My aim in this post is to summarize the orientation we recieved the first three days of the program. Each day comprised of 8 or 9 hours of lecturing with tea breaks every 1.5 hours or so. The first day was all business during which we recieved the first installment of the stipend and opened back accounts at a local bank (MONEY!). Also, the Fulbright directors proceeded to make sure we understood the exact details of the scholarship/grant agreement. Then we dove into lectures ranging in topic from politics to food. The lectures were all given by well-educated, super English-literate Sri Lankans (definitely better command of English than we have) who informed us about the diversity of Sri Lanka. Our lecture topics were as follows: media, politics, food, education system, history, personal account of civil war, biodiversity, women and gender, literature, Sri Lankan English, security, and development. Every topic had very interestinh details that allowed us to see the diversity of opinions, religions, and attitudes that encompass Sri Lanka.
One of the topics that most intrigued me was the discussion of the history of the civil war between the LTTE and Sri Lankan goverment. This 28 year civil war, the longest war to every occur in Asia, ended in 2009 but it was physcially and emotionally brutal on the people of Sri Lanka. The lecture inspired me to think about how war affects lives. One point of the presentation was that the 30 year war only ended three years ago, which means it directly affected the majority of Sri Lankans, whether Tamil or Singalese. The weight of this notion is difficult for me to grasp, but it made me realize that the civil war might be a sensetive subject that should only be discussed in certain, comforatable situations. Note: it is important to understand that the civil war was not necessarily waged by all Singalese and Tamils. Only the extreme views of both sides waged the war, while those in the middle just suffered from it.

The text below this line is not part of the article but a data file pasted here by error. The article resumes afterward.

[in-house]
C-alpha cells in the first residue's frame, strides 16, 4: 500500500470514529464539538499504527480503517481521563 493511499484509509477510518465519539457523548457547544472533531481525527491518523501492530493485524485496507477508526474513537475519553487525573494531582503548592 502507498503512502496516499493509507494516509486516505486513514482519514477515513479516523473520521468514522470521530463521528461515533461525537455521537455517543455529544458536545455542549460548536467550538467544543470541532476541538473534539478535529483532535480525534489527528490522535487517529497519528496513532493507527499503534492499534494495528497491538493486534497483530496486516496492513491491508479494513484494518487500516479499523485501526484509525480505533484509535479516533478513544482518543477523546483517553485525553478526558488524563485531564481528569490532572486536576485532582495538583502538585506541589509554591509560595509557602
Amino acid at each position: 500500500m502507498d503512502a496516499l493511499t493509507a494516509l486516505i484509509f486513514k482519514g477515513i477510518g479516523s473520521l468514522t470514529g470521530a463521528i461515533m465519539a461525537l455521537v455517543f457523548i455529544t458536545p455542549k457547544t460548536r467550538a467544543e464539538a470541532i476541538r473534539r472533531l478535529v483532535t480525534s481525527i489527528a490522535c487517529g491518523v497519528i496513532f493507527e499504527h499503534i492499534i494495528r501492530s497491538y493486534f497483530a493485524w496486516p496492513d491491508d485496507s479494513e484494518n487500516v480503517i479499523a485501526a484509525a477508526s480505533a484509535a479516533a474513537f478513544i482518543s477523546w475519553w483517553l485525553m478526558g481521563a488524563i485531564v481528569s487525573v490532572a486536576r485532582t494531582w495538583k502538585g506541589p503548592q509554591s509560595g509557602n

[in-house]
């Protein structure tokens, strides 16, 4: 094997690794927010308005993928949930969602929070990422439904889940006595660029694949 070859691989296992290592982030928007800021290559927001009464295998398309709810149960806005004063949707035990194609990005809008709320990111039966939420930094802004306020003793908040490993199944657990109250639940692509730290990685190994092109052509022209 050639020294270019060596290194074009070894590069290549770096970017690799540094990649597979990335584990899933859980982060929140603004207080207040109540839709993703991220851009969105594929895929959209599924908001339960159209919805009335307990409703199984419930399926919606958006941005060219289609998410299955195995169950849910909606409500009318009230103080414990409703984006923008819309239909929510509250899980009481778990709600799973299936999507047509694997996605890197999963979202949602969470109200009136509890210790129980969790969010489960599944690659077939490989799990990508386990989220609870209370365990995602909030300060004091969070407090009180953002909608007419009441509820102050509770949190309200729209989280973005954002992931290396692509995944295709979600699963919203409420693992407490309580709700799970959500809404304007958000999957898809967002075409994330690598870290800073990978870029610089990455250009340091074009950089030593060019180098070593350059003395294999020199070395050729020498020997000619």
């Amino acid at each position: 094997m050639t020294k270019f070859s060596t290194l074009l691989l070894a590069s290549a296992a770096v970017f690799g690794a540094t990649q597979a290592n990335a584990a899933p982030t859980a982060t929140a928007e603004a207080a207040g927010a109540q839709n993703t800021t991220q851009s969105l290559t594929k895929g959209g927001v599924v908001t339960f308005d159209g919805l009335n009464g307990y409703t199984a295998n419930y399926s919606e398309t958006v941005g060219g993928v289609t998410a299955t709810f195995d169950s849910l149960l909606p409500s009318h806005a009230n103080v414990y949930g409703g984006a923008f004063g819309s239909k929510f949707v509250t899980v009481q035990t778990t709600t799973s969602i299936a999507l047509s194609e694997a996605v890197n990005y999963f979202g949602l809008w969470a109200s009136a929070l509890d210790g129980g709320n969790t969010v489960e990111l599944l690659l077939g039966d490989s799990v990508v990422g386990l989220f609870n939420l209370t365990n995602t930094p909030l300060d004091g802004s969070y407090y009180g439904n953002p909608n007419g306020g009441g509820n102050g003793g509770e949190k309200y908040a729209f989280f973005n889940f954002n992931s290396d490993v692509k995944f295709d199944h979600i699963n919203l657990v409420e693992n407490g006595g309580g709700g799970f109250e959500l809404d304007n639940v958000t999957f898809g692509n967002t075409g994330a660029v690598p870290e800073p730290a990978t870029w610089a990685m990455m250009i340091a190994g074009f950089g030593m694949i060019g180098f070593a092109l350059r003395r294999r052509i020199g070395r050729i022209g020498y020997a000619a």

In addition to the lecutures we recieved a visit from the ambassador who told us about her work in the foriegn service. She has served for almost 30 years, in two-year stints, across the world including Iraq.
Another note of particular interest to me is the lunch that is common in Sri Lankan. Sri Lankans typically eat a “lunch packet” which consists of rice, curry, vegetables, and either fish or chicken, all wrapped up in a packet. The packet costs 100 SKR (less than $1). I have found this to be filling and delicious so I eat it everyday.
Lastly, we went to the beach today. We took a tuk-tuk to Mt. Lavinia beach where there is a huge resort. When we arrived we stood and observed the happenings of the beach. There were not too many people, nobody in the water, and everyone was wearing jeans. As we walked down the beach we noticed the trash that was accumulating on the shore. We saw toothbrushes, baby toilet seats, pieces of rubber tire, large branches, and other things that do not belong on the beach. Overall, we were slightly disappointed with the trash, so we are anxious to go to Matara where the beaches are supposed to be pristine and clean. However, we were glad to practice our language skills with the tuk-tuk driver and get some sun, which caused melatonin to release in our bodies, establishing a more regular, reliable sleep pattern for ourselves.